Artillery gun projectiles are gun-launched indirect-fire projectiles that are typically unguided. They can be generally described as a steel cylinder with a tapered pointed nose and possibly a tapered ‘boat tail’ at the base. The nose of the munition is often fitted with a fuze, typically bringing the munition to a conical point.

Artillery projectiles most often feature a thick-walled body and a driving band which engages with a barrel’s rifling. Generally, thick-walled fragments account for most of the post-explosion remnants of a high explosive artillery gun projectile which functions as intended.

Such projectiles are fired from artillery guns. These are generally heavy indirect-fire weapons that are loaded from the breech and feature a rifled barrel. An artillery gun projectile is fired by opening the gun’s breech, loading the projectile (and, in some cases, a separate cartridge case, propellant charge, and/or primer), closing the breech, and firing a mechanism which strikes the primer. Once the primer is struck, it ignites the propellant charge, which accelerates the projectile through the barrel. Rifling in the barrel imparts spin to the projectile, ensuring it flies point-first toward the target with relative accuracy. In flight, unguided artillery projectiles follow a ballistic trajectory.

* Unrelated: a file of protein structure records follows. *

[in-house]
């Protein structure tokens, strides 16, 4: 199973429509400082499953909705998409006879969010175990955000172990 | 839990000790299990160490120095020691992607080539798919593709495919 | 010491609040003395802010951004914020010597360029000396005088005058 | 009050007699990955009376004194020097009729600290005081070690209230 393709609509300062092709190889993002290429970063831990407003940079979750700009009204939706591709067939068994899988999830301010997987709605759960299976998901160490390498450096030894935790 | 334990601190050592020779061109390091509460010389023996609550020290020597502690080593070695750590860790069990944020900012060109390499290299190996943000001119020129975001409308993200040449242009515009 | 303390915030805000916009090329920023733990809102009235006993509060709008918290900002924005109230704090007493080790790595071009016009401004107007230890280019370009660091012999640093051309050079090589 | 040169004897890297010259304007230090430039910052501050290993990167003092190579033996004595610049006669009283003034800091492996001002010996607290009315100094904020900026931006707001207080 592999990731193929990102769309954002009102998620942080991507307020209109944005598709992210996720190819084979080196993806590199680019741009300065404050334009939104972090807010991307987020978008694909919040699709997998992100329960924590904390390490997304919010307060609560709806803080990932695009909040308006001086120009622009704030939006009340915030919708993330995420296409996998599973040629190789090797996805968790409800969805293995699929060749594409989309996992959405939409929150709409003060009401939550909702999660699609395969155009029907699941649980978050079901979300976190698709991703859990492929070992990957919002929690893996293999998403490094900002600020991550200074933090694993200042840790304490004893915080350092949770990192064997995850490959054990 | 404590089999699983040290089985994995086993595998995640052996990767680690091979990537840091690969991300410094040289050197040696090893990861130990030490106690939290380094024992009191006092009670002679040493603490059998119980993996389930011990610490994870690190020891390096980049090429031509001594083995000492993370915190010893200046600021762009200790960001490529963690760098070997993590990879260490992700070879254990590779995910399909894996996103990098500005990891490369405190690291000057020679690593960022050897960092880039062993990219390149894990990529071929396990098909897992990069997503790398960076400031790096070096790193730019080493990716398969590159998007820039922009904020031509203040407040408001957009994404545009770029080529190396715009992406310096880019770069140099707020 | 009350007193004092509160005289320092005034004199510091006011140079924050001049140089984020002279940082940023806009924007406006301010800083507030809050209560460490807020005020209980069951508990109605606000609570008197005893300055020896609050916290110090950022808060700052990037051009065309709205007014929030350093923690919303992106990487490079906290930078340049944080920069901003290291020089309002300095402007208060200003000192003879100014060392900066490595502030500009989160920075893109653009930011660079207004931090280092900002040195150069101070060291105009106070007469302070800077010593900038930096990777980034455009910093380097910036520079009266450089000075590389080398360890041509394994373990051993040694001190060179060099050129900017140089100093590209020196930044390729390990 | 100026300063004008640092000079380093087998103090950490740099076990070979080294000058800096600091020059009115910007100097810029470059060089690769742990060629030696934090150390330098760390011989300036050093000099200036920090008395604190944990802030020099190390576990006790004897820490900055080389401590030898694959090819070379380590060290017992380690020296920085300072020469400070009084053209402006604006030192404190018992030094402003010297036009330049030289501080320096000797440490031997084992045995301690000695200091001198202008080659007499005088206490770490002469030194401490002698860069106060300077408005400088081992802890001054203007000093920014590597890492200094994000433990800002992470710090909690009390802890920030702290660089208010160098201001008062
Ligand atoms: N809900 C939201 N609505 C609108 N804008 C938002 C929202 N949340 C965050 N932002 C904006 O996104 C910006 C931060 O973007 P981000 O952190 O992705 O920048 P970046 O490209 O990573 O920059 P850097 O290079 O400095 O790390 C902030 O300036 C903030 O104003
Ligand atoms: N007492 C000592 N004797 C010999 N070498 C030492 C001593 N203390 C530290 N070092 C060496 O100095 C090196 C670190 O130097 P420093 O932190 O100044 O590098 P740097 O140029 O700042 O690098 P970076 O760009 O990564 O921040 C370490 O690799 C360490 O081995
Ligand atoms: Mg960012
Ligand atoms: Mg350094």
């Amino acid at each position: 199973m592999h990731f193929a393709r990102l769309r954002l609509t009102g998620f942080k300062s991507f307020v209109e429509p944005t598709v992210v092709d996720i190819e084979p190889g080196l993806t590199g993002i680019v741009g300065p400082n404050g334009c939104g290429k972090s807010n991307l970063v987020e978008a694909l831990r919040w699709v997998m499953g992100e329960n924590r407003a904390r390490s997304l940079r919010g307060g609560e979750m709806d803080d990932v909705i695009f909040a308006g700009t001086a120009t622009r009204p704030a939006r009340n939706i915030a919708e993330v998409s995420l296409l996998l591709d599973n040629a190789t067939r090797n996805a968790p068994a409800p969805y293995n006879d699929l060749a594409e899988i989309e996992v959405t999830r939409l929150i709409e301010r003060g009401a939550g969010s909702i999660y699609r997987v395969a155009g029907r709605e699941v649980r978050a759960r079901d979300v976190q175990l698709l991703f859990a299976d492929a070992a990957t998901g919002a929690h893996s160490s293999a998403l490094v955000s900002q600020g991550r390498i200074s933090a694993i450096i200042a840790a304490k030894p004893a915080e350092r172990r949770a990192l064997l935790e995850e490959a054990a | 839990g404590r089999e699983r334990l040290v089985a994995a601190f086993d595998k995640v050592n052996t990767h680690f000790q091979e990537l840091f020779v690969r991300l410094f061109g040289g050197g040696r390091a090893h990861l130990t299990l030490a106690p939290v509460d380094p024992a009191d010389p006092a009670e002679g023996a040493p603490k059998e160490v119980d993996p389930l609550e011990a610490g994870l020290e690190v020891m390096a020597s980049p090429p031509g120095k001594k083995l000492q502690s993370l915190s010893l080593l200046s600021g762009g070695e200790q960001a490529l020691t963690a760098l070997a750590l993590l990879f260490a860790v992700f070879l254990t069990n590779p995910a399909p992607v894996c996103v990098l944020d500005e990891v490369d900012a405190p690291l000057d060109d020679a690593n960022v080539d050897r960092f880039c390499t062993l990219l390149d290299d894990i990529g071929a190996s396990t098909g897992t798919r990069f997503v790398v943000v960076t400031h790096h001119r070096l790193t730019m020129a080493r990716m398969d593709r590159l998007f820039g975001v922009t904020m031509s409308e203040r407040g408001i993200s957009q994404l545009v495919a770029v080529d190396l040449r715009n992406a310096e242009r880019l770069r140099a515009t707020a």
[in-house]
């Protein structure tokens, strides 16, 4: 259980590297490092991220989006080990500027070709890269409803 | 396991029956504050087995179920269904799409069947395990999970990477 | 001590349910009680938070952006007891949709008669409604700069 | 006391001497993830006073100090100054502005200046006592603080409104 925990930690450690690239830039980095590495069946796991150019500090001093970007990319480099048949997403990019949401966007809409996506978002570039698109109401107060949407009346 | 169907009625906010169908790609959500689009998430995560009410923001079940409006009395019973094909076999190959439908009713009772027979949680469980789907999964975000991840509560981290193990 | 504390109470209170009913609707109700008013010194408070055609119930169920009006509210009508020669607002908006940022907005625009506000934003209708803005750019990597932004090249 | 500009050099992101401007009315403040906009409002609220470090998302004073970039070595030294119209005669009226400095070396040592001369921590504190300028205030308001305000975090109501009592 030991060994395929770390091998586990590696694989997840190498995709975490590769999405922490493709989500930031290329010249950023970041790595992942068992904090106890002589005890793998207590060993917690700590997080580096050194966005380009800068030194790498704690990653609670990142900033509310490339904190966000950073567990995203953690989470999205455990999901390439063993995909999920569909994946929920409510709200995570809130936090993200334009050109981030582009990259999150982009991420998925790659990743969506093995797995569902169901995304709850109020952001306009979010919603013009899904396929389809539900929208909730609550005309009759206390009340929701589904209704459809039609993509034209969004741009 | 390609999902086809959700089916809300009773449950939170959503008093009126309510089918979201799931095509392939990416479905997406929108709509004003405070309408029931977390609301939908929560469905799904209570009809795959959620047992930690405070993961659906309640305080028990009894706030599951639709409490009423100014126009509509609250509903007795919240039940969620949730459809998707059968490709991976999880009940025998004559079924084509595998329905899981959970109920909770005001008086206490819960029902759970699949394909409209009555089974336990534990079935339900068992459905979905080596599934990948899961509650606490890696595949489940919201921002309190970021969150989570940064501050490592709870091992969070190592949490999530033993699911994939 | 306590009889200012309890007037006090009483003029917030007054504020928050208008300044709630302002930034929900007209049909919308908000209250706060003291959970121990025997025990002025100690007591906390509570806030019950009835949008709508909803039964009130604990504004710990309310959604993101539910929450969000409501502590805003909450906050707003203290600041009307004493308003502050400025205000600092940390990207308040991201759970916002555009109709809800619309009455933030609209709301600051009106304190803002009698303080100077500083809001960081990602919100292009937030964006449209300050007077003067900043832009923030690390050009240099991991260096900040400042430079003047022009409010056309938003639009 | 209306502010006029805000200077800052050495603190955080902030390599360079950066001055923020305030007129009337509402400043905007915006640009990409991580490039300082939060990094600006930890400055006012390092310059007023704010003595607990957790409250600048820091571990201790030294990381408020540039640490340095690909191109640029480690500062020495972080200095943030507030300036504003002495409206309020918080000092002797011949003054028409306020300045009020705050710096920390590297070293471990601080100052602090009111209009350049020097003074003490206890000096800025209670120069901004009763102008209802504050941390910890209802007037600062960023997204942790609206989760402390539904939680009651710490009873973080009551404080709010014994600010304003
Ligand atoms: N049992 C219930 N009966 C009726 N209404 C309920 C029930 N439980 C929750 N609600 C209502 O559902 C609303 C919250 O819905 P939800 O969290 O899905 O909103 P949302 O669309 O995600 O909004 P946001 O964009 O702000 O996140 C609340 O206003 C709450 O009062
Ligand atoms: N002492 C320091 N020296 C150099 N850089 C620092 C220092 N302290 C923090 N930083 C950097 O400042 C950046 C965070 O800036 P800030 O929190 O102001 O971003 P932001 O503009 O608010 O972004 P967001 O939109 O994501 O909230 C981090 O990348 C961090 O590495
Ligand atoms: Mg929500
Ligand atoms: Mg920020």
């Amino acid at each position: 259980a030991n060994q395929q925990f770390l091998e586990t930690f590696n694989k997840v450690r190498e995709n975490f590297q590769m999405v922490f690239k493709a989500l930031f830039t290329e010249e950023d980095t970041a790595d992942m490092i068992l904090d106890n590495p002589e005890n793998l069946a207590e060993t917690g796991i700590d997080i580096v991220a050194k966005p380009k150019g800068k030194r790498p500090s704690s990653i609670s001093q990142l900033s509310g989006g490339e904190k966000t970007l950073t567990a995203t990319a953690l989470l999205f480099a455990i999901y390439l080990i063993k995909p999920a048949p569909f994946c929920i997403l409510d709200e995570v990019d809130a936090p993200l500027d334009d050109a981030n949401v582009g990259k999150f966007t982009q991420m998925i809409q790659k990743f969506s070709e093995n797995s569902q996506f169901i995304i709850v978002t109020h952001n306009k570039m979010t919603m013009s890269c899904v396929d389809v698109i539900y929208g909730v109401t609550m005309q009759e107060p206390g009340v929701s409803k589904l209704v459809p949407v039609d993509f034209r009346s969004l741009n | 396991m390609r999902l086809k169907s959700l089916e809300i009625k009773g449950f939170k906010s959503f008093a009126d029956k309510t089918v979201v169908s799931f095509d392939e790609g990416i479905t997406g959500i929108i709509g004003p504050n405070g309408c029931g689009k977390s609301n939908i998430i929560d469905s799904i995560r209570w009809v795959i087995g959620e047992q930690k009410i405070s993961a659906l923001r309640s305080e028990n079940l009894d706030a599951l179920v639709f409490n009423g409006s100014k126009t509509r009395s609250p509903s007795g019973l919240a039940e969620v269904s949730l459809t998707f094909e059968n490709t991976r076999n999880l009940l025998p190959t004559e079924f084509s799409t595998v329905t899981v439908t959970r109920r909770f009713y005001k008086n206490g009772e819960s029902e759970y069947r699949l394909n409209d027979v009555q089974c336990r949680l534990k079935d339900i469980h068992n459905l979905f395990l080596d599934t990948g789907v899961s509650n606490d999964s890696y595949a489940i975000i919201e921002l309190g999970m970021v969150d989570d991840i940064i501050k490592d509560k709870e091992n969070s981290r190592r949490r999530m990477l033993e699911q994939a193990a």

Artillery guns are used to provide fire support to armour and infantry and most often offer a medium-range option for artillery weapons, between mortars and rocket artillery. They are often used in salvo fire, with multiple weapons firing simultaneously.

Artillery gun projectiles have a typical range of between 30 and 40 kilometres, making them a medium-range munition.

Guided artillery projectile

An artillery projectile that uses some form of precision guidance to correct its trajectory during flight, increasing its accuracy and precision.

Unguided artillery projectile

An artillery gun projectile which cannot alter its trajectory during flight.